But, above all, have the love of God in your hearts, and show that love by keeping his commandments. Love him as a father, that he may defend you as sons. Whether you will or not, you will have him as a judge. Pay heed to good works, that he may be propitious to you. ‘For the fashion of the world passeth away’; and all things are fleeting which are seen or possessed here. This alone from his labor can a man take with him, what he did in alms-giving and good works. We must stand before the judgement seat of Christ, and each must show all that he did, whether good or evil. Beware of the torments of hell, while they can be avoided; and acquire for yourselves the kingdom of God and eternal beatitude with Christ and his saints in eternal ages.

In the 8th century, Cathwulf sent a letter to Charlemagne, advising him to

always remember, therefore, my king, with fear and love for God your king, that you are in his place to look after and rule over all his members and to give account on judgement day even for yourself. And a bishop is second in place; he is only in Christ’s place. Ponder, therefore, within yourself how diligently to establish God’s law over the people of God.

Gradually, Christian political thought began developing the idea that not only was the ruler not invested with absolute powers, but he was also at risk of being overthrown should his policies harm his subjects and violate the laws of the realm under his jurisdiction. His legitimacy and authority derived from the people and failure to carry out the subjects’ will merited rebellion. As early as the 10th century, an English abbot named Aelfric (died c. 1010) remarked:

No man can make himself king, but the people [have] the choice to choose a king whom they please [my italics]; but after he is consecrated as king, he then has dominion over the people, and they cannot shake his yoke from their necks.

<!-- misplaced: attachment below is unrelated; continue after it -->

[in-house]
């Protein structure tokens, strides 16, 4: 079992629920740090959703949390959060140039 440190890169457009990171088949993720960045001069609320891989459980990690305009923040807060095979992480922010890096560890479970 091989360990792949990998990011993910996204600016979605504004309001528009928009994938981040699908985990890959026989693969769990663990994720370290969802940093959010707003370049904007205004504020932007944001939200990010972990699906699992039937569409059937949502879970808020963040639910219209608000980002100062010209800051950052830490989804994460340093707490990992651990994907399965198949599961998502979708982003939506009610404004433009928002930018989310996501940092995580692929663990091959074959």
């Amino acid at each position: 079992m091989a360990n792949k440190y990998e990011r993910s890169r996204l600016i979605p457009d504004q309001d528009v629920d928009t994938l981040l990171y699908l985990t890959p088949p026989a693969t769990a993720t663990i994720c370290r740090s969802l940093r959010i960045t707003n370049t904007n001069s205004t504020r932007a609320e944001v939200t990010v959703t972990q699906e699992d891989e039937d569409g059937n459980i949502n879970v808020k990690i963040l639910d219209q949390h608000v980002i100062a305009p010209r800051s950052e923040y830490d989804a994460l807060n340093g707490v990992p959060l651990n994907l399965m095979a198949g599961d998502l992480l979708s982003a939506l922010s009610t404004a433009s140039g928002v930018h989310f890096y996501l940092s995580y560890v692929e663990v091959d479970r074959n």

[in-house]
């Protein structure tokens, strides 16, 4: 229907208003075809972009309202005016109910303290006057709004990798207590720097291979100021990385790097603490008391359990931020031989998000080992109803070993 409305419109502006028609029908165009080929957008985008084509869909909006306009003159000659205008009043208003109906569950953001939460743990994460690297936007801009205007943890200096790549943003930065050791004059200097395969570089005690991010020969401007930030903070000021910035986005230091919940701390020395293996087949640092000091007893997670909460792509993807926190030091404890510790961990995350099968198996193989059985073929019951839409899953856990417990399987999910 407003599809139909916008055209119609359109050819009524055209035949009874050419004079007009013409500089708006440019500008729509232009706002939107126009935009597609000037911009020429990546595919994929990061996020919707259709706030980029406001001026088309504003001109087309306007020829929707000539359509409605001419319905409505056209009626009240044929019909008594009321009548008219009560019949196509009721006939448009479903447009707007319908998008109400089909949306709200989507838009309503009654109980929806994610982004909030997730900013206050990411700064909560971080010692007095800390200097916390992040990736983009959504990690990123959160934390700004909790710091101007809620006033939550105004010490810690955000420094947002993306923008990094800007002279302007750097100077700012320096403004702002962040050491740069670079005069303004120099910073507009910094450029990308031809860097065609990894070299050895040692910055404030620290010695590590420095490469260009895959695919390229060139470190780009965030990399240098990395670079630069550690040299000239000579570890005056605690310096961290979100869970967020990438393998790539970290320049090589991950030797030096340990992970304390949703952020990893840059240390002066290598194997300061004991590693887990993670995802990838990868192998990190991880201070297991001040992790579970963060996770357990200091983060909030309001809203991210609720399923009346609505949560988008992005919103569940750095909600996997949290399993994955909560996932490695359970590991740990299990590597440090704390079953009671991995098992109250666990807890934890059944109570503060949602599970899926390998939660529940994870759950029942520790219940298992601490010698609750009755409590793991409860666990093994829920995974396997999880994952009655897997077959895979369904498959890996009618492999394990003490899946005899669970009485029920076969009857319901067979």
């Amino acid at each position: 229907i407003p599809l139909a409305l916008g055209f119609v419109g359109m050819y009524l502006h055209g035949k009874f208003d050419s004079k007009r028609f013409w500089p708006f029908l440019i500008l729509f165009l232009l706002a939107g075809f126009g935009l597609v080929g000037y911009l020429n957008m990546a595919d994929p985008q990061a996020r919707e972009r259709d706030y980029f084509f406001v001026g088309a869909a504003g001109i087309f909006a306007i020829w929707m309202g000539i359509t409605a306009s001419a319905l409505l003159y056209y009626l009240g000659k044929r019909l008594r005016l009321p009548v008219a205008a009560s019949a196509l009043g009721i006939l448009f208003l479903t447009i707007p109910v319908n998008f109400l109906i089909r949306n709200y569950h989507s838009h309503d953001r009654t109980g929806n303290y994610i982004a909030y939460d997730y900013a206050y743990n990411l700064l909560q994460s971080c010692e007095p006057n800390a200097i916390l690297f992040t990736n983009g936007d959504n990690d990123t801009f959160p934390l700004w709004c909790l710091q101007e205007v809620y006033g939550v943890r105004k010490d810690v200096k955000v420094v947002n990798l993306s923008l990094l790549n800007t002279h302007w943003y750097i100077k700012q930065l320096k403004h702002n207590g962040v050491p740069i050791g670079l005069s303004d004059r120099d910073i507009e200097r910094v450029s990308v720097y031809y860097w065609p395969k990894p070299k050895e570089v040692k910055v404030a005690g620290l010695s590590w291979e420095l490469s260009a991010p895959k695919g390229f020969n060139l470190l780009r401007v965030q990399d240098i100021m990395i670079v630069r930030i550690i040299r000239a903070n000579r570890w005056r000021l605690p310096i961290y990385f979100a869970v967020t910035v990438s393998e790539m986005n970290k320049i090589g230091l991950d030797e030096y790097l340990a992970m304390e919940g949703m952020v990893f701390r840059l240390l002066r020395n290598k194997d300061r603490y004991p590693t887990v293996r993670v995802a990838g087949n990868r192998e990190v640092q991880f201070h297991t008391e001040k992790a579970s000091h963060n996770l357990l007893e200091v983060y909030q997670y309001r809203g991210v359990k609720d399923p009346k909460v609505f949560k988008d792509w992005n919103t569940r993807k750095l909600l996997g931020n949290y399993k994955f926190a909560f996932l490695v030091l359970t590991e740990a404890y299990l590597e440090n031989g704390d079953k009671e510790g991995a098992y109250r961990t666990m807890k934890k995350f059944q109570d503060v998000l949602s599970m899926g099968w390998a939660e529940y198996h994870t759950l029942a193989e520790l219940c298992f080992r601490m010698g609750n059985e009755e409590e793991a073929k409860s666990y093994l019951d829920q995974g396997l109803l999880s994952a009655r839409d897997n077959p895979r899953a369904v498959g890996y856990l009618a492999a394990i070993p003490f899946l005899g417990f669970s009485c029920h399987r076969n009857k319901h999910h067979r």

Commenting on these groundbreaking words, British scholar Nick Spencer writes in The Evolution of the West:

This was an extraordinary idea for the time, not so very far from the ideas of Thomas Hobbes or John Locke over six centuries later. It is not democracy in any recognizable format but it is not hard to see how democratic accountability could emerge from it.

In his Policraticus or Statesman’s Book (1159), “the first complete political treatise of the Middle Ages”, the great 12th-century English scholar John of Salisbury legitimized and justified the killing of tyrants, stressing: ”It is not only permitted, but it is also equitable and just to slay tyrants.” Relying on the Bible, Classical literature, and logic, he defended the imposition of limits on royal power and offered support for a limited and responsible monarchy. Exploring the difference between a tyrant and a prince, he wrote that the latter

is obedient to law, and rules his people by a will that places itself at their service, and administers rewards and burdens within the republic under the guidance of law in a way favourable to the vindication of his eminent post.

Explicit in the passage above is the idea that even the king is subject to law and is required to serve his subjects and promote their interests, not the other way around. Aquinas articulated similar opinions in the following century, giving sanction to the removal of tyrants:

If to provide itself with a king belongs to the right of a given multitude, it is not unjust that the king be deposed or have his power restricted by the same multitude if, becoming a tyrant, he abuses his royal power.

At the same time, Aquinas added caveats to his support for the deposal of tyrants, fearing that the sanction to rebel against existing authorities might inadvertently pave the way for the assassination of otherwise just rulers by rebels with ill intentions.  

The concept of responsible and limited government enjoyed a major boost in 1215 when English nobles and churchmen forced King John (r. 1199-1216) to sign the Magna Carta or Great Charter. ”In the history of Western law,” writes Spencer, “it is one of the earliest – if not the very first – examples of a legal framework that held the monarchy to account for the fulfillment of its promises.” One of its clauses made it clear that the subjects’ obedience to the king was contingent upon the king’s compliance with the document. In fact, the king was now liable to the judgment of a group of 25 barons. The charter further prohibited arbitrary arrest, stipulated trial by jury, and stated that the king was forbidden from seizing the land of a debtor and from levying taxes without “the common consent of our kingdom.” The primary message of this revolutionary document was that the monarch could no longer rule as he pleased and that no one was above the law. It is important to note that the document did not emerge out of the blue but formed a continuum with the pioneering work of canon lawyers in the preceding century such as Gratian (author of Concordance of Discordant Canons), Pierre de Chanter, and Stephen Langton (Archbishop of Canterbury).